"Joan Cena" wins TDA hackathon challenge

When the winner of TDA@OhioState’s challenge at the OHI/O hackathon was announced, the team’s name had a familiar ring it to: Joan Cena.

The takeoff on the “JOHN CENA” Internet meme, in which the muscle-bound wrestling star’s theme song and likeness pops up unexpectedly, was intentional. “We wanted to celebrate that we were a team of four girls, which is rare at hackathons,” says team member Claudia Hinkle. Of the group (pictured above), Hinkle is the lone Computer and Information Science major; the rest of the team—Edrienne Co, Sophia M. DeRosa, and Ariane Krumel—are majoring in Computer Science and Engineering.

With data science among the fastest-growing and most specialized job markets in the country, workforce development is one of TDA@OhioState’s top objectives. For OHI/O, TDA and the College of Arts and Sciences partnered to create a challenge to shed light on possible disconnects between data analytics employers and job-seekers.

Held Nov. 14-15 in the Ohio Union and organized by several student groups advised by Asst. Professor Arnab Nandi (Computer Science and Engineering) and Assoc. Professor Meris Mandernach (University Libraries), OHI/O had more than 500 participants, 107 teams, 60 judges, and 70 mentors. The 10 teams that chose TDA’s challenge were charged with developing algorithms to study two datasets from Arts and Sciences that consisted of 91 anonymized student resumes and 262 employer descriptions for full-time jobs and internships. They were to identify similarities and differences between the two, visualize the results, and make recommendations to address issues they discovered. TDA and the college judged the results on creativity, depth and value of findings, effectiveness of visualization, and quality of recommendations.

To win the challenge, Joan Cena wrote several tools to compare majors and minors, common skills, and job types, including lexical analyzers; a keyword extractor with stop words to weed out meaningless content; and Tokenizer, which they based on a previous project they’d done in a software design class. According to Hinkle, they used an external library, Apache POI, to parse the data from the Excel spreadsheets.

“Our biggest challenge was how to connect ideas that are conceptually related that don’t have words in common, so we focused on the portions of data with less ambiguity first,” she says. “To analyze the data more thoroughly, we would probably take advantage of more existing language analysis tools. For the hackathon, though, we really wanted to challenge ourselves to create as much original work as possible.”

Among Joan Cena’s discoveries was a difference in terminology used by employers and job-seekers. “Many employers use more general descriptors, such as ‘quantitative and analytical ability,’ while students commonly put more specific examples of their skills, such as their experience with a particular data analysis software,” says Hinkle. While these ideas are conceptually related, “it’s hard for a program to understand these connections, which could cause issues when searching for jobs or employees using an automated service.”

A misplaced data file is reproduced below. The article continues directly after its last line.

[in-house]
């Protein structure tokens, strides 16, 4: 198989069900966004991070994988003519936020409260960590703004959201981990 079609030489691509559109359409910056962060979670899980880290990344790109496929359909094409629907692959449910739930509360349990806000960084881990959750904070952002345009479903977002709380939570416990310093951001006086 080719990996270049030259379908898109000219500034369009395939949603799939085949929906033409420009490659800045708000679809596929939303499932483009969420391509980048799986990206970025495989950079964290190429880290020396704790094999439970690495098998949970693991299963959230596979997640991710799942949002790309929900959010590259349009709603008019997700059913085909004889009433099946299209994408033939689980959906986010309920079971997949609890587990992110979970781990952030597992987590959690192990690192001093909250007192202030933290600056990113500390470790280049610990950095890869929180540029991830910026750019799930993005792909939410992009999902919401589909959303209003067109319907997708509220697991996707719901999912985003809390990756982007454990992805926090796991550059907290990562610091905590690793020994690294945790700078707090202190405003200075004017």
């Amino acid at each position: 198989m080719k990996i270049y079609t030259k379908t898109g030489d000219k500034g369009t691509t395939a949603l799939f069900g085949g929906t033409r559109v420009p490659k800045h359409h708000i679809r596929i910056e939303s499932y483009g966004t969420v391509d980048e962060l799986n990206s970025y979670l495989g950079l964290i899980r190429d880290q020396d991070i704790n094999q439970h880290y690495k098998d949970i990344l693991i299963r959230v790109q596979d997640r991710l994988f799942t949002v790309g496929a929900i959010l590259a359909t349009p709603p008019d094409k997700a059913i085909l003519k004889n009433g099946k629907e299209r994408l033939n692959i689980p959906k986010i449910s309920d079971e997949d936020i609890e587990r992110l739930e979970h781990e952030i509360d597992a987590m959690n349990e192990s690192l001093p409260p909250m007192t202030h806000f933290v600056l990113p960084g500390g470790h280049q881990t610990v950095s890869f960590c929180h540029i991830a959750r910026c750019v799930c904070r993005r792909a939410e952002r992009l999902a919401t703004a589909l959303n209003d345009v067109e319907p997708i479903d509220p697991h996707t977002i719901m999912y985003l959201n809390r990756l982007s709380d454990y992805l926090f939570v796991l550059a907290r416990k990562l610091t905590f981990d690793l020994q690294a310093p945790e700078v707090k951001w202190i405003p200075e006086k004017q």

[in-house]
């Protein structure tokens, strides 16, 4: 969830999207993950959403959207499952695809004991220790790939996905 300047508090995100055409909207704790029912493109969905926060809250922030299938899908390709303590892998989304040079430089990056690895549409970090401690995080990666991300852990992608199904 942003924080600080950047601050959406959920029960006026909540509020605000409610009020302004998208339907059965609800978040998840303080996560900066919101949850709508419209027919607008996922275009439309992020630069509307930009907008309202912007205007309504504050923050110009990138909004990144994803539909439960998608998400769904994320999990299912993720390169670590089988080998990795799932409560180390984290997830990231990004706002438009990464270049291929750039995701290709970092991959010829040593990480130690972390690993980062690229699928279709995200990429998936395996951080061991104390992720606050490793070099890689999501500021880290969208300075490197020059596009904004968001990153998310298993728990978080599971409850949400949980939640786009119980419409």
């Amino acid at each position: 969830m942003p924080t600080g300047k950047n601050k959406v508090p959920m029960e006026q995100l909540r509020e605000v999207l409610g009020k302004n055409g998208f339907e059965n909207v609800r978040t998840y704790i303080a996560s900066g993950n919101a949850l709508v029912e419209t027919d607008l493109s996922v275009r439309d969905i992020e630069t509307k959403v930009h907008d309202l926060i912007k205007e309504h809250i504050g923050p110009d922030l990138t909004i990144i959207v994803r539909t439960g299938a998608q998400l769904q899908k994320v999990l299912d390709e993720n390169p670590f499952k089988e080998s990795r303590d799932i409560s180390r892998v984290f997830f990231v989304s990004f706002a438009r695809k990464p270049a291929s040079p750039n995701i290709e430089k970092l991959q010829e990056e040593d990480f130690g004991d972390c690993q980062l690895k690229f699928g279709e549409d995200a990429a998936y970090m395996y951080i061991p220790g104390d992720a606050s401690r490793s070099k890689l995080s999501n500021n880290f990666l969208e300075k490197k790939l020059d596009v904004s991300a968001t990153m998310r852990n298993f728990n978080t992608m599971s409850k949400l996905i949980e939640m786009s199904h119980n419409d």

In addition to thinking about their skills conceptually, Joan Cena concluded that job-seekers would also be well-served to emphasize their distinguishing skills and experience. “One of the most important things for students was to carefully curate what they were putting on their resumes,” Hinkle says. “Just because they have a skill like Microsoft PowerPoint, which was one of the top skills listed on student resumes, including that is most likely not the best use of space since employers are looking for skills that not everyone has.”

Joan Cena’s final recommendations: Employers should seek out a specialized candidate pool to increase the likelihood of finding the skill sets they’re after, and students should develop more technical skills.

Based on the team’s findings, TDA is creating a data analytics resume template and tip sheet for students with advice on wording resumes, searching for data analytics jobs, and prepping for interviews, as well as a tip sheet for hiring managers that covers job description wording and locating students with data analytics skill sets.

“The Joan Cena team gave us some high-quality ideas for connecting students with data analytics internships and jobs, and employers with the skilled data analytics workforce they need,” says TDA Program Manager David Mongeau, MS, MBA, who served as an OHI/O judge. “We’re putting their great hacking to good use.”

In addition to the content of their work, Joan Cena stood out for their presentation skills. “The skilled workforce that employers talk about needing includes those who are capable of engaging an audience and really communicating the relevance of their data and analysis,” Mongeau says. “Joan Cerna did just that. They were able to articulate not just what they did but also why their work mattered.”

For their prize, each Joan Cena member received a $250 Apple gift card and a TDA notebook and business card holder—plus an added bonus: insights for future job searches and an appreciation for what is possible, even on a tight deadline.

“The most surprising thing I learned is how much you can get done in a day,” Hinkle says. “I’d never done a hackathon before, but I was really impressed with what we were able to achieve in just 24 hours.”

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